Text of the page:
ICYMI: Tennessean: Marsha Blackburn Touts Military Pay Raises, Benefits To Tennessee In Defense Spending Bill

August 3, 2023

NASHVILLE, TENN. – U.S. Senator Marsha Blackburn (R-Tenn.) fought to secure vital wins for Tennessee in the Senate-passed FY 2024 National Defense Authorization Act (NDAA).



Marsha Blackburn touts military pay raises, benefits to Tennessee in defense spending bill

Vivian Jones


 New funding for military facilities and technology in Tennessee and a 5.2% pay raise for service members will be among the items funded in the federal government’s annual military spending bill, U.S. Sen. Marsha Blackburn says. 

“We’ve got so many people that are thrilled to see that pay raise there – because inflation has been difficult, and Congress realizes that there needs to be a way to offset that inflation,” Blackburn, R-Tennessee, said in an interview.

After the August recess, Congress will begin to reconcile the House and Senate versions of the National Defense Authorization Act, which the Senate passed last week. The Senate version authorizes $886 billion for national defense, up from $816.7 billion last year, and $777.7 billion in fiscal year 2022. 

Several contentious provisions are included in the House version, which passed earlier this month, including one to prohibit the Pentagon from paying for abortion-related travel expenses, gender transition surgeries, or hormone treatments for transgender individuals. The House version also blocks funding for diversity, equity and inclusion administrators.

“Unfortunately, the Pentagon has recently decided to prioritize political agendas that don’t have anything to do with national defense while the rest of the world laughs at us,” U.S. Rep. Tim Burchett, R-Knoxville, said of the House version. “I’m glad to see this bill preventing taxpayer dollars from funding ridiculous things like race-baiting trainings, transgender surgeries, and cross-state abortions.”

Typically considered a must-pass funding bill, the NDAA has passed both chambers along largely party line votes. Republicans in Tennessee’s Congressional delegation voted in favor, while U.S. Rep. Steve Cohen, D-Memphis, opposed the bill.

Blackburn highlighted new funding she helped secure in the Senate version, including new funding to make permanent the pilot Pathfinder Program — an effort that allows university engineers to visit with troops in the field to identify ways technologies could be helpful, then design innovative technologies to fill troop-specific needs.

Last year, engineers at Vanderbilt University met with troops in the 101st Airborne Division at Fort Campbell and conceptualized a first-of-its-kind exoskeletal system to assist soldiers repeatedly lift heavier objects while avoiding fatigue and back injury. The product, dubbed the “Exosuit,” is now almost ready to move to the commercial market, Blackburn said.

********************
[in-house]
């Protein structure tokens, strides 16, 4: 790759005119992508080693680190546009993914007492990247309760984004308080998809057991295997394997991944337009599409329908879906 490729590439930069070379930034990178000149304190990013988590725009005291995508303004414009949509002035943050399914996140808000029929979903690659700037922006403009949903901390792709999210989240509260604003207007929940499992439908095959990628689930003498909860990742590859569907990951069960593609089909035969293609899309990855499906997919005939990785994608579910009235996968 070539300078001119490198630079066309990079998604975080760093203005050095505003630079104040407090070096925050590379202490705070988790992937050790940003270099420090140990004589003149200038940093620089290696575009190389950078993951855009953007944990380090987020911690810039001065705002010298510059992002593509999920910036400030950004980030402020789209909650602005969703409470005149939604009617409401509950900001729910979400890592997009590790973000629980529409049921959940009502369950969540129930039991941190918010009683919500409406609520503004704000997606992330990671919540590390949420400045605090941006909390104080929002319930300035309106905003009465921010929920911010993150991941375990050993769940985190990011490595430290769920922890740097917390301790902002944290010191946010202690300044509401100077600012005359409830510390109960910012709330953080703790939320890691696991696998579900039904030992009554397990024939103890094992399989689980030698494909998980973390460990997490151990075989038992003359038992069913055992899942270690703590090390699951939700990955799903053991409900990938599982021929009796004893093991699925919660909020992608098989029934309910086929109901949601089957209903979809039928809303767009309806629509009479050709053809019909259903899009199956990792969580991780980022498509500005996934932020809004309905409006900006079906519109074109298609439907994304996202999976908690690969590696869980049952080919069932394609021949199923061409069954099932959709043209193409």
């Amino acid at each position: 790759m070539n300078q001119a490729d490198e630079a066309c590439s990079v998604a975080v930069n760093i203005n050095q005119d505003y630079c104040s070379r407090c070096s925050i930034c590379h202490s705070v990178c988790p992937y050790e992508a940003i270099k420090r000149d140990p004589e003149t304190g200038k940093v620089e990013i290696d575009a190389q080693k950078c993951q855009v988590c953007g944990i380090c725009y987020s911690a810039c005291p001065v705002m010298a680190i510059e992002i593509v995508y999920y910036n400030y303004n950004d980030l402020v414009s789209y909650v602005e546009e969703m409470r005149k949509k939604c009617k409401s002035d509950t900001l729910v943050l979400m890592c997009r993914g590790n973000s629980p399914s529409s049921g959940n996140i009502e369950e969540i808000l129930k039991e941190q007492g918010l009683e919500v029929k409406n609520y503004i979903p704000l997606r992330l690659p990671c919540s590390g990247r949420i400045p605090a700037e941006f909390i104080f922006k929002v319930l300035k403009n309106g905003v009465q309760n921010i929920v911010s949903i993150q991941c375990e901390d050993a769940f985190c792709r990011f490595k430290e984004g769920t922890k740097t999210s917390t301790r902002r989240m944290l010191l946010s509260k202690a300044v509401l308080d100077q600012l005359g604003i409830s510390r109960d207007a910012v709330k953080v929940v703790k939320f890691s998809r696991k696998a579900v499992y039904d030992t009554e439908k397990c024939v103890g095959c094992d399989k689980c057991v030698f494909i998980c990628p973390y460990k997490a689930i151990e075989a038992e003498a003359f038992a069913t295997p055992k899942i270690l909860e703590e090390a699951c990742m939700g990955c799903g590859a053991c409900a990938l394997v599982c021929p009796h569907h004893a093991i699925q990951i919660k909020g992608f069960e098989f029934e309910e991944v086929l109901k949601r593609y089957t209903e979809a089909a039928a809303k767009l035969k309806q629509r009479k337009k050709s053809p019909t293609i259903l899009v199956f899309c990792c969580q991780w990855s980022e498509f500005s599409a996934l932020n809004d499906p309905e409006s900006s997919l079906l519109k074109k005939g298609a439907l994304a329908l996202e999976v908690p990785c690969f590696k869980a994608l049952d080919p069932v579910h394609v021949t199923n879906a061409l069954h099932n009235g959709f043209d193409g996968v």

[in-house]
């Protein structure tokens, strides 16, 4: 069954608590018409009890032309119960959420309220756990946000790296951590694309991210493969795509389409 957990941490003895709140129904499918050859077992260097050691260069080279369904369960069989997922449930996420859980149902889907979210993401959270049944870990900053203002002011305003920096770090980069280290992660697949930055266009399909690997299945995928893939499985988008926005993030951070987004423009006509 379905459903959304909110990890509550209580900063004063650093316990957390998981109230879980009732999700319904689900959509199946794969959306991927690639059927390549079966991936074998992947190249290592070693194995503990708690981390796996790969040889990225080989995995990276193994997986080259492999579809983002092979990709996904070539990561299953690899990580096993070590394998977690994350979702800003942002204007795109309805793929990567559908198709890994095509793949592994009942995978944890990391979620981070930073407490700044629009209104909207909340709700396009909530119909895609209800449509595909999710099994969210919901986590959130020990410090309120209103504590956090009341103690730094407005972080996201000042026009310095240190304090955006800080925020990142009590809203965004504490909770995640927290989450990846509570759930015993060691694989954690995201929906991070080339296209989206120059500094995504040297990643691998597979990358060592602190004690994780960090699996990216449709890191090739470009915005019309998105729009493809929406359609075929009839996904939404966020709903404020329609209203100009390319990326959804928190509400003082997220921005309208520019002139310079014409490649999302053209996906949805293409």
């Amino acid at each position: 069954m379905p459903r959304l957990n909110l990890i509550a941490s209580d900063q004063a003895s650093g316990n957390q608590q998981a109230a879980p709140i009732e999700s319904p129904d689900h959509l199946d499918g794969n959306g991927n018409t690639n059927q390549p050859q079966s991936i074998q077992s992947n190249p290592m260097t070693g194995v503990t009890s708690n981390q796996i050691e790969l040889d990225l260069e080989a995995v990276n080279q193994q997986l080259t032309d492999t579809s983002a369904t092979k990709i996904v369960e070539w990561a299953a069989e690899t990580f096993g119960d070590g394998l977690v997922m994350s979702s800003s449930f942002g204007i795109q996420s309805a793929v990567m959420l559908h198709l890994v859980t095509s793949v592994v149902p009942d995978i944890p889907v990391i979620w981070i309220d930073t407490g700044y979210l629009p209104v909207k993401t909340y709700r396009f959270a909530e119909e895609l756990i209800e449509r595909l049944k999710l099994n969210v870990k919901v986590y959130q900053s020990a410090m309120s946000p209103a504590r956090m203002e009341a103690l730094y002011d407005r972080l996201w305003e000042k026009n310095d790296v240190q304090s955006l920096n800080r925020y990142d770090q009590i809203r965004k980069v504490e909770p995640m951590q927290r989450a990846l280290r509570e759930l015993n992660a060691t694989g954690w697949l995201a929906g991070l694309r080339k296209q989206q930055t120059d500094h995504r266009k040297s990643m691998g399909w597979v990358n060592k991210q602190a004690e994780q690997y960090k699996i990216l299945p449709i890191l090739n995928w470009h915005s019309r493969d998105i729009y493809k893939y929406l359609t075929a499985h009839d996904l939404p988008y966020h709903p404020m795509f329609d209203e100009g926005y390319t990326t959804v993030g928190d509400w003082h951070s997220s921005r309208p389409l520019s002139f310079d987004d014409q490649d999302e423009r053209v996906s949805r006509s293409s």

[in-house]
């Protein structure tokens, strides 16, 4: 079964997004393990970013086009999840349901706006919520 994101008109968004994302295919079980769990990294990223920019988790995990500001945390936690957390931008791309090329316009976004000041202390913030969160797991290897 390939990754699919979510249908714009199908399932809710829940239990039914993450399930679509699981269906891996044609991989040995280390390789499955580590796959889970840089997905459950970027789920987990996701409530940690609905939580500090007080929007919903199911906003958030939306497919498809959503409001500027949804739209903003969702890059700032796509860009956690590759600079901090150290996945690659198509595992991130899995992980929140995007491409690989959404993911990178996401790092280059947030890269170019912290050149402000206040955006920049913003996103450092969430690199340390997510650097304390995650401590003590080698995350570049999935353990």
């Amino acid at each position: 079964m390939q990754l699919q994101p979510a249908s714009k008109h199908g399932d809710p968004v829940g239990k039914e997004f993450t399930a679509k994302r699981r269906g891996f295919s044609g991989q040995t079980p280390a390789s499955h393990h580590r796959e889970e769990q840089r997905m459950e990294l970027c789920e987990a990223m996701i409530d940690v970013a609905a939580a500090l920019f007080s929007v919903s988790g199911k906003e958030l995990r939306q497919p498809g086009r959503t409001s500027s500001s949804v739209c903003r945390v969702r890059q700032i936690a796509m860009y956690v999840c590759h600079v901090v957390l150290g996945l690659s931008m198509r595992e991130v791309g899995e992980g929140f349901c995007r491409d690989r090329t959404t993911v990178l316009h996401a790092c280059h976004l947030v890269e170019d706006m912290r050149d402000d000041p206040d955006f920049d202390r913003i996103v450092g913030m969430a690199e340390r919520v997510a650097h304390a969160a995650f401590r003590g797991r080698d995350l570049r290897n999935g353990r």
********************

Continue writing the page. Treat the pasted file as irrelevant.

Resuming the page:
Similar partnerships also exist with the University of Memphis, Tennessee Technological University, and the University of Tennessee at Knoxville.

“When you start a pilot project and it proves successful, being able to move this into a full-time project — it’s just exciting to see it happen,” Blackburn told The Tennessean. “This is solving problems — that’s what people expect. And the great thing is that it is talent in Tennessee that is solving those problems.”

U.S. Sen. Bill Hagerty, R-Tennessee, worked with U.S. Sen. Mark Kelly, D-Arizona, to include permitting reforms in the Senate version, aimed at bringing semiconductor manufacturing back to the U.S.

“Producing semiconductors in America is essential to our economic and national security, and commonsense permitting reform is necessary to advance this important goal,” Hagerty said in a statement.

Blackburn also worked alongside U.S. Sen. Jacky Rosen, D-Nevada, to ensure $10 million was included in the bill to fund mobile mammography services for female veterans. Research shows that female veterans are significantly more likely to experience breast cancer than their civilian counterparts. 

“We have quite a number of female veterans in Tennessee, and this is something that will really increase their access [to mammograms],” Blackburn said. 

More funding coming to Tennessee in the Senate bill includes:

  • $2.5 million to plan and design a new air traffic control tower at Fort Campbell.
  • Funding for a multipurpose training range at Fort Campbell. 
  • More than $16 million for new technology (including for the 101st Airborne and 160th SOAR at Fort Campbell) to aid in low-visibility scenarios such as low light, dust, or fog.
  • $177.5 million total for CH-47 Block II Chinook Helicopters including for Fort Campbell.
  • Funding for construction of the Uranium Processing Facility at the Y-12 National Security Complex in Oak Ridge.
  • Continued funding for uranium-233 processing and extraction of thorium-229 for cancer treatments at Oak Ridge National Laboratory.
  • $3 million in new funding for Defense Nuclear Systems at Y-12, as well as continued funding for weapons activities aimed at effective U.S. nuclear weapons deterrence. 
  • $5 million in new funding for the Air Force Research Laboratory and Oak Ridge National Laboratory to build a new prototype of an advanced isotope power system.